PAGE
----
So far, détente appears to be going well. The rival candidates met privately in Washington, D.C., on Tuesday to discuss what comes next. Each campaign put out a positive assessment of the meeting afterward. A spokesperson for Sanders noted afterward that “the two discussed a variety of issues where they are seeking common ground: substantially raising the minimum wage, real campaign finance reform, making health care universal and accessible, making college affordable and reducing student debt.” It remains unclear what the outcome of negotiations between the campaigns will ultimately be, and whether it will stick.
Sanders made clear on Thursday that he wants to focus attention on state-level politics as well. “The current Democratic Party leadership has turned its back on dozens of states in this country and has allowed right-wing politicians to win elections in some states with virtually no opposition – including some of the poorest states in America,” he said. “The Democratic Party needs a 50-state strategy. We may not win in every state tomorrow, but we will never win unless we recruit good candidates and develop organizations that can compete effectively in the future.” He directed supporters to his website to “learn more about how you can effectively run for office or get involved in politics at the local or state level,” saying he hopes “people will give serious thought to running for statewide offices and the U.S. Congress.”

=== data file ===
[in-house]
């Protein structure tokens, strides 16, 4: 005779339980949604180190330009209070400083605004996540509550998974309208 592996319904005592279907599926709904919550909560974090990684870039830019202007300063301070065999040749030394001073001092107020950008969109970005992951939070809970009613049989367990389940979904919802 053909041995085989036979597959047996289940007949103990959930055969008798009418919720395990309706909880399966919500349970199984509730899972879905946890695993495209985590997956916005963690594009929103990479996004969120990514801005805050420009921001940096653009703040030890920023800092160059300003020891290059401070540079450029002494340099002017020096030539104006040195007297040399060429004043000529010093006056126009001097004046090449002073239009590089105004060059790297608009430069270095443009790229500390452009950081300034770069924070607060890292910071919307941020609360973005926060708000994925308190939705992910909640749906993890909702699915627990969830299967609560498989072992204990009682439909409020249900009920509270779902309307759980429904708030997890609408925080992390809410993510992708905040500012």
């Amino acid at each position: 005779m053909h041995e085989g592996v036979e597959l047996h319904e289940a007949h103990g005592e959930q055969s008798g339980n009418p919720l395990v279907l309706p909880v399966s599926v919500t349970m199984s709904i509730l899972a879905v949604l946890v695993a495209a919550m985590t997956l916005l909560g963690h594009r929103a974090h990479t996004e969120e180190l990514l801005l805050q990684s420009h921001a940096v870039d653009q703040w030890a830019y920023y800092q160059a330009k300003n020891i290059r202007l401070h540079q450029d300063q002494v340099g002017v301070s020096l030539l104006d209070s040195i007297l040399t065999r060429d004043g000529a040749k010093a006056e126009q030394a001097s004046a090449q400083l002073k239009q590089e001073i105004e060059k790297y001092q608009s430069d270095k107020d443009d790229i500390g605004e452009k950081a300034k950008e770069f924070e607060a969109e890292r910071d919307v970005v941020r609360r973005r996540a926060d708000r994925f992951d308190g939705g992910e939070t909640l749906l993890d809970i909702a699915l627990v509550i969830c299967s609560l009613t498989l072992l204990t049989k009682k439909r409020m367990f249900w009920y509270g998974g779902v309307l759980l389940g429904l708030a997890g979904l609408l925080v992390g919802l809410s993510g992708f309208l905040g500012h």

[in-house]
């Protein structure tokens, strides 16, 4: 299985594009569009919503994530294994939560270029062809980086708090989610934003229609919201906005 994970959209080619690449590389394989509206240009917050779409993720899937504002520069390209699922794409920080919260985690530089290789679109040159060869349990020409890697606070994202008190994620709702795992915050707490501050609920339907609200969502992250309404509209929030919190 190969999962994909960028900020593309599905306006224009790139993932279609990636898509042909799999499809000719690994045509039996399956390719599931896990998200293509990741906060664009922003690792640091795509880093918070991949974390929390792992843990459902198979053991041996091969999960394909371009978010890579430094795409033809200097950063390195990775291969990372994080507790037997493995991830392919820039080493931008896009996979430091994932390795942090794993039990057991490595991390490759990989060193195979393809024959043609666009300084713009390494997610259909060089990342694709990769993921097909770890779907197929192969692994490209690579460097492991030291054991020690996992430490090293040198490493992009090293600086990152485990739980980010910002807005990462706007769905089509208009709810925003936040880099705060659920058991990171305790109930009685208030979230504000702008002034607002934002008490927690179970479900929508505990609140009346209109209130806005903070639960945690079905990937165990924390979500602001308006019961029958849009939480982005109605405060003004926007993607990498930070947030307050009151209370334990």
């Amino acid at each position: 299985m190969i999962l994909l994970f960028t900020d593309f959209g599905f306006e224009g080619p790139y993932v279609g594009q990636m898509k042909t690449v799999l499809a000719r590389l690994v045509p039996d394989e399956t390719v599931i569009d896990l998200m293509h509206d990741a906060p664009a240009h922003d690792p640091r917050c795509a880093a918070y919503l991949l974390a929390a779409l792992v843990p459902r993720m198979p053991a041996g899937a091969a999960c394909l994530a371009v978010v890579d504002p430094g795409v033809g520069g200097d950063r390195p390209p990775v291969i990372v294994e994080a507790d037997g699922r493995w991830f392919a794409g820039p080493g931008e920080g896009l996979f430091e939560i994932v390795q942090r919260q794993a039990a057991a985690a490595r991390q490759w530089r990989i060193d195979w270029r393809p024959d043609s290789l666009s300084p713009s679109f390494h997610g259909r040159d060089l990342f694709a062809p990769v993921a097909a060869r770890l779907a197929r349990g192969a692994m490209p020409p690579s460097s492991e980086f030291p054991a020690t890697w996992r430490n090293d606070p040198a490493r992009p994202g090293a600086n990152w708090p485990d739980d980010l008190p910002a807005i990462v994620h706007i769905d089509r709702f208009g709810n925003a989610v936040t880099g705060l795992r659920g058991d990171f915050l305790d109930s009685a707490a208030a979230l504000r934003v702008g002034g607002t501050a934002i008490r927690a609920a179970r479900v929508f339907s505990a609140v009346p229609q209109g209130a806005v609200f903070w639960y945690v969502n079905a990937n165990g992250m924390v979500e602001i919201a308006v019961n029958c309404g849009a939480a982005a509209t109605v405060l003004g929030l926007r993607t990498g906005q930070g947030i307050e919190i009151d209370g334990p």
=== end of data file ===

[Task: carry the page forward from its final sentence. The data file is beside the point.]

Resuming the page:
Unfortunately for the campaign, the senator’s attempt at taking his political revolution to the state level has suffered setbacks in recent days. Earlier this week, Lucy Flores, one of the candidates Sanders endorsed, lost her congressional primary in Nevada. If candidates who Sanders supports continue to lose, and supporters throw their weight behind the presumptive nominee, Clinton and other Democrats may reach a point where they no longer feel much pressure to placate the long-shot candidate.
On the other hand, it makes a certain sense that Sanders would remain in the race. He may never again have the kind of visibility that comes with a presidential campaign. His standing may diminish the longer he stays in the race, but the alternative is to give up the national platform he currently commands as a presidential candidate altogether.
The changes Sanders is pressing for have the potential to power his political revolution forward. The party platform is ultimately not binding, but if Sanders can extract concessions from Clinton, and especially if he can do it in a highly publicized way, that could lay the groundwork for enacting a more progressive agenda down the line. As Brian Goldsmith recently wrote in The Atlantic, “once in office, presidents almost always try to carry out their pre-election agendas.”
Beyond the platform, Sanders stated earlier this week that he wants to see changes to the presidential nominating contest. This might seem not to be the sweeping stuff of political revolutions. But it could help Sanders keep his supporters engaged in the political process. Many of them believe the election has proceeded unfairly. What incentive do they have to support, or volunteer for other progressive candidates, and turn out to vote next time around? If Sanders can reform the process, it could convince disaffected voters there’s a reason to continue to fight. That, of course, is precisely what Sanders needs if he wants to build a movement that will outlast this election.